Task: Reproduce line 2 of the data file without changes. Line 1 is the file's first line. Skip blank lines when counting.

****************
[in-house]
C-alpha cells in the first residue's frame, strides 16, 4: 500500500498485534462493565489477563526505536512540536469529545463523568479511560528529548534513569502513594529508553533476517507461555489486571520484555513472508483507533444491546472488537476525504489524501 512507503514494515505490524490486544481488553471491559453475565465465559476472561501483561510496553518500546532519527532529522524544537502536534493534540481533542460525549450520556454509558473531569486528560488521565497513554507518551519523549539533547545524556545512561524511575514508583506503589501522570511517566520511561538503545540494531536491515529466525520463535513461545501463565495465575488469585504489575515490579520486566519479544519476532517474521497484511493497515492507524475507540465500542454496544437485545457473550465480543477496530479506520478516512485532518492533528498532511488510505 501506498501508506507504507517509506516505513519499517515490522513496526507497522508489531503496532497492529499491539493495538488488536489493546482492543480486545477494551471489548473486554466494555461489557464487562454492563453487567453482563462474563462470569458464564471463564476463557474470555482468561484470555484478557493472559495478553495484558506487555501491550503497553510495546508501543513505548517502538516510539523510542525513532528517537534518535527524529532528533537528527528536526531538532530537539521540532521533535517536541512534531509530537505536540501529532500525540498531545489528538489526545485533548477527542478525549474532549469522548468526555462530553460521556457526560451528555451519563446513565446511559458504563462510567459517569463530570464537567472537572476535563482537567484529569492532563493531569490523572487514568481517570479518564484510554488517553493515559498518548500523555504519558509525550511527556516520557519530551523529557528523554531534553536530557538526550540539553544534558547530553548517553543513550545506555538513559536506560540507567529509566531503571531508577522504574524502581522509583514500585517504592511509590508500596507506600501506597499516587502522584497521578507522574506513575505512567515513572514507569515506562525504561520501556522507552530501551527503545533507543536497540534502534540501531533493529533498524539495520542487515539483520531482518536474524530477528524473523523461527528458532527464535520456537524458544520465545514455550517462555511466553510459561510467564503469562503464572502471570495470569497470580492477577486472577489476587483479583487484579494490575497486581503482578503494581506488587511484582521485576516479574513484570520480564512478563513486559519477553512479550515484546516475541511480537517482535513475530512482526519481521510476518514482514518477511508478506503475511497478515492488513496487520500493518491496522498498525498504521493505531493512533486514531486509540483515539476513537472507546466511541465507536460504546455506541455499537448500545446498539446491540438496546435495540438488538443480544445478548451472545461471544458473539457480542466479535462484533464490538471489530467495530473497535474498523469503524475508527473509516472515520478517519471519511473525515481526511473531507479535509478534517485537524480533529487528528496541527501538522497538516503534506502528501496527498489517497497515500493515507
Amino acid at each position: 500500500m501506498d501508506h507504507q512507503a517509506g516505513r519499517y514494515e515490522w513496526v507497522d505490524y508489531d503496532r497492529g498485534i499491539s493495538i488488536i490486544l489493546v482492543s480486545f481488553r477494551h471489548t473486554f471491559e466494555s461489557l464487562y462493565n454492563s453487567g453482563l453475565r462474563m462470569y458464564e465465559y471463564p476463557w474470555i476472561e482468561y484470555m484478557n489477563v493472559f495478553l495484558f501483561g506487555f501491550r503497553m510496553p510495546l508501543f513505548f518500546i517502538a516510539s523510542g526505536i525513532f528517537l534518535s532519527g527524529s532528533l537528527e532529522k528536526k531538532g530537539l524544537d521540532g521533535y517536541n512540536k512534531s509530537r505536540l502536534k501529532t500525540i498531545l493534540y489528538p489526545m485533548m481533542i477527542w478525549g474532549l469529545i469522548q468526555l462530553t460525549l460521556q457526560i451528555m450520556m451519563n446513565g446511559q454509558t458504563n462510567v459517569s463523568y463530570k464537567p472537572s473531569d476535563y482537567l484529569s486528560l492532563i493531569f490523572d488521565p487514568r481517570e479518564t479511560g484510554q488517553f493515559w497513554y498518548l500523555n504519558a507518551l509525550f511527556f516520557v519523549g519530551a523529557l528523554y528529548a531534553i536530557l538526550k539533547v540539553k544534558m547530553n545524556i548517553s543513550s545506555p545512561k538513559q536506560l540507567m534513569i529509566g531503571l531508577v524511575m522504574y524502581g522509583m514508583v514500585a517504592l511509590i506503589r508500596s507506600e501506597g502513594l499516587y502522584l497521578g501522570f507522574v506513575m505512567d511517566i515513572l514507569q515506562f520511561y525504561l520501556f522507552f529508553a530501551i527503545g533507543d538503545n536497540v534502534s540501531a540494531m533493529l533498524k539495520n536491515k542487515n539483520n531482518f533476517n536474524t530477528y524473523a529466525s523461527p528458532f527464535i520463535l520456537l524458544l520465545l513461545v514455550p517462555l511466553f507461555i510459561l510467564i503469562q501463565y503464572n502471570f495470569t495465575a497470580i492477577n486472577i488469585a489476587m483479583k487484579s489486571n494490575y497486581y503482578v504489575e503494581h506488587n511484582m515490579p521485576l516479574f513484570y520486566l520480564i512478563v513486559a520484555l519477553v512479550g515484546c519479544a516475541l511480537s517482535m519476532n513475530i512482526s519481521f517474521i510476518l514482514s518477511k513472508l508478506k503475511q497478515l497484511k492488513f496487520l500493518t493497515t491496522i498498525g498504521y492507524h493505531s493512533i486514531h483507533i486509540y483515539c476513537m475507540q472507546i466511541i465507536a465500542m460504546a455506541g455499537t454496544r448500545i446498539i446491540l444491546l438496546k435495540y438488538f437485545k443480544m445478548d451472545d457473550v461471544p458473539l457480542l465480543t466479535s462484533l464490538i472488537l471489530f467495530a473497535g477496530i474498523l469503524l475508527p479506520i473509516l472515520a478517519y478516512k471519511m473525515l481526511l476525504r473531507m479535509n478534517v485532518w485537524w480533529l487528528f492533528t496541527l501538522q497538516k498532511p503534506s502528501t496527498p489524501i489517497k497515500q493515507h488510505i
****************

C-alpha cells in the first residue's frame, strides 16, 4: 500500500498485534462493565489477563526505536512540536469529545463523568479511560528529548534513569502513594529508553533476517507461555489486571520484555513472508483507533444491546472488537476525504489524501 512507503514494515505490524490486544481488553471491559453475565465465559476472561501483561510496553518500546532519527532529522524544537502536534493534540481533542460525549450520556454509558473531569486528560488521565497513554507518551519523549539533547545524556545512561524511575514508583506503589501522570511517566520511561538503545540494531536491515529466525520463535513461545501463565495465575488469585504489575515490579520486566519479544519476532517474521497484511493497515492507524475507540465500542454496544437485545457473550465480543477496530479506520478516512485532518492533528498532511488510505 501506498501508506507504507517509506516505513519499517515490522513496526507497522508489531503496532497492529499491539493495538488488536489493546482492543480486545477494551471489548473486554466494555461489557464487562454492563453487567453482563462474563462470569458464564471463564476463557474470555482468561484470555484478557493472559495478553495484558506487555501491550503497553510495546508501543513505548517502538516510539523510542525513532528517537534518535527524529532528533537528527528536526531538532530537539521540532521533535517536541512534531509530537505536540501529532500525540498531545489528538489526545485533548477527542478525549474532549469522548468526555462530553460521556457526560451528555451519563446513565446511559458504563462510567459517569463530570464537567472537572476535563482537567484529569492532563493531569490523572487514568481517570479518564484510554488517553493515559498518548500523555504519558509525550511527556516520557519530551523529557528523554531534553536530557538526550540539553544534558547530553548517553543513550545506555538513559536506560540507567529509566531503571531508577522504574524502581522509583514500585517504592511509590508500596507506600501506597499516587502522584497521578507522574506513575505512567515513572514507569515506562525504561520501556522507552530501551527503545533507543536497540534502534540501531533493529533498524539495520542487515539483520531482518536474524530477528524473523523461527528458532527464535520456537524458544520465545514455550517462555511466553510459561510467564503469562503464572502471570495470569497470580492477577486472577489476587483479583487484579494490575497486581503482578503494581506488587511484582521485576516479574513484570520480564512478563513486559519477553512479550515484546516475541511480537517482535513475530512482526519481521510476518514482514518477511508478506503475511497478515492488513496487520500493518491496522498498525498504521493505531493512533486514531486509540483515539476513537472507546466511541465507536460504546455506541455499537448500545446498539446491540438496546435495540438488538443480544445478548451472545461471544458473539457480542466479535462484533464490538471489530467495530473497535474498523469503524475508527473509516472515520478517519471519511473525515481526511473531507479535509478534517485537524480533529487528528496541527501538522497538516503534506502528501496527498489517497497515500493515507